This book examines the role of the Vichy regime in bringing about profound changes in the French colonial empire after World War II. In the war's aftermath, the French colonial system began to break down. Indochina erupted into war in 1945 and Madagascar in 1947, while Guadeloupe chose an opposite course, becoming territorially part of France in 1946.
The book traces the introduction of an integralist ideology of "National Revolution" to the French colonial realm, shedding new light on the nature of the Vichy regime, on the diversity of French colonialism, and on the beginnings of decolonization. Encompassing three very different regions and cultures, the study reveals both a unity in Vichy's self-reproduction overseas and a diversity of forms which this ideological cloning assumed.
World War II is often presented as an agent of change in the French colonial empire only insofar as it engendered a loss of prestige for France as colonizer. The author argues that Marshal Philippe Pétain's Vichy regime contributed to decolonization in a much more substantial way, by ushering in an ideology based on a new, harsher brand of colonialism that both directly and indirectly fueled indigenous nationalism.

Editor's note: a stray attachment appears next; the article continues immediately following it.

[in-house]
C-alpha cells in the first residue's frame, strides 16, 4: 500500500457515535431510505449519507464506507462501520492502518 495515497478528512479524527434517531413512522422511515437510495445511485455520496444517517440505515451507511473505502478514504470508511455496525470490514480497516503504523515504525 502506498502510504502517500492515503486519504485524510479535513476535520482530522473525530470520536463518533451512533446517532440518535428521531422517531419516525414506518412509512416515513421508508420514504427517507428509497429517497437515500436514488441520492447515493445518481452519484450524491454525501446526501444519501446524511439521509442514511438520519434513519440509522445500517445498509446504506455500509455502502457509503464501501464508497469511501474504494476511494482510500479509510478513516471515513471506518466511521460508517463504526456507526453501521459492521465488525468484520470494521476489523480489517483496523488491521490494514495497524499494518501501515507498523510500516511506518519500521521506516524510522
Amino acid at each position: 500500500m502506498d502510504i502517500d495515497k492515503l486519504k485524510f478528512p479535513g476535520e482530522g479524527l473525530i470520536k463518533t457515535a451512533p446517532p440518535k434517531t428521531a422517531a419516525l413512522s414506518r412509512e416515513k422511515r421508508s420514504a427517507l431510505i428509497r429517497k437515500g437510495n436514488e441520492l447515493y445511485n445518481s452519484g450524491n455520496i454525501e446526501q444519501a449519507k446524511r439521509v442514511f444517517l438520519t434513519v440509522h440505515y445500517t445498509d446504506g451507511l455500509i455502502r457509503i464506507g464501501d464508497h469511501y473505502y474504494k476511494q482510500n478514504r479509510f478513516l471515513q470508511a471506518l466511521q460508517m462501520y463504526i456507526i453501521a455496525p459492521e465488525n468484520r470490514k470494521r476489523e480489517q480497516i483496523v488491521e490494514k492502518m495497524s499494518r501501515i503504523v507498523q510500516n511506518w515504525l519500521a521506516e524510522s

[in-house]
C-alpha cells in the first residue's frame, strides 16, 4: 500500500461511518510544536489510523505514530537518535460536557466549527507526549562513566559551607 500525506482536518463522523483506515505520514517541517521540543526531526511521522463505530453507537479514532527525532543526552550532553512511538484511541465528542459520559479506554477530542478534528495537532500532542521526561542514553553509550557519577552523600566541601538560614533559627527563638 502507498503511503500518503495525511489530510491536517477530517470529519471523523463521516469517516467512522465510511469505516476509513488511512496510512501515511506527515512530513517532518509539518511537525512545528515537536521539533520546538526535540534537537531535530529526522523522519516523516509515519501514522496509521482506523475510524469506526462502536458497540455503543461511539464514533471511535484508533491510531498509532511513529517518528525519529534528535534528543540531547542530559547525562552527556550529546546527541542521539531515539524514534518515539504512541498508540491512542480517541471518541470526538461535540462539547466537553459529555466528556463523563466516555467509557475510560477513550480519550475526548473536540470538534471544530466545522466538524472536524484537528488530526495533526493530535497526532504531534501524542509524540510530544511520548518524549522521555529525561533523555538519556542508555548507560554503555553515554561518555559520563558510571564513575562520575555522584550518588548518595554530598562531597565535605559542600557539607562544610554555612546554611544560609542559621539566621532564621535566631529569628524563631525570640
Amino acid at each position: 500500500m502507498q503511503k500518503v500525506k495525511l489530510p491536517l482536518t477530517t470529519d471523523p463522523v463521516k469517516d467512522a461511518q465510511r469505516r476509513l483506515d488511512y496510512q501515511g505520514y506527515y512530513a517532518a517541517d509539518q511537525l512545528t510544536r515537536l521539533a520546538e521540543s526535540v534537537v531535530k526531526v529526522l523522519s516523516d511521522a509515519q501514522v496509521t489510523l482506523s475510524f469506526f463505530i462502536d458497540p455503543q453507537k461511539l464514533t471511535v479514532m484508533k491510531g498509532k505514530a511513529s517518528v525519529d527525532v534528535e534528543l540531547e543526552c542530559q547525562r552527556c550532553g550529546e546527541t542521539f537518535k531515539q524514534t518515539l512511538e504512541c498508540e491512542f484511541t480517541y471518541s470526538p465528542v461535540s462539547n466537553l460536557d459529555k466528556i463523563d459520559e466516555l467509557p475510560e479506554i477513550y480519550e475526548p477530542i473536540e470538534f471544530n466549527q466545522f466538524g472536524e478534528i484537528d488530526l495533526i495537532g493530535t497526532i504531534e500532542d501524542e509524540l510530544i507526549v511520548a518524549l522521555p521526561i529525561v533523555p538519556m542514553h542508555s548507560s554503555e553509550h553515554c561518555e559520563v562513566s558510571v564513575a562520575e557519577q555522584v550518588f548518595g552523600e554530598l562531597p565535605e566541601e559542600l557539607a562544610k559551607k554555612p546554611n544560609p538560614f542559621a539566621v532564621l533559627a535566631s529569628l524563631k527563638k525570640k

The author also rejects the popular notion that Nazi pressure lurked behind the Vichy government's colonial actions, and that the regime lacked any real agency in colonial affairs. He shows that, far from allowing the Germans to run French colonies from behind the scenes, Vichy leaders vigorously promoted their own undiluted form of ultra-conservative ideology throughout the French empire. They delivered to the colonies an authoritarianism that not only elicited fierce opposition but sowed the seeds of nationalist resurgence among indigenous cultures. Ironically, the regime awoke long-dormant nationalist sentiments by introducing to the empire Pétain's cherished themes of authenticity, tradition, folklore, and völkism.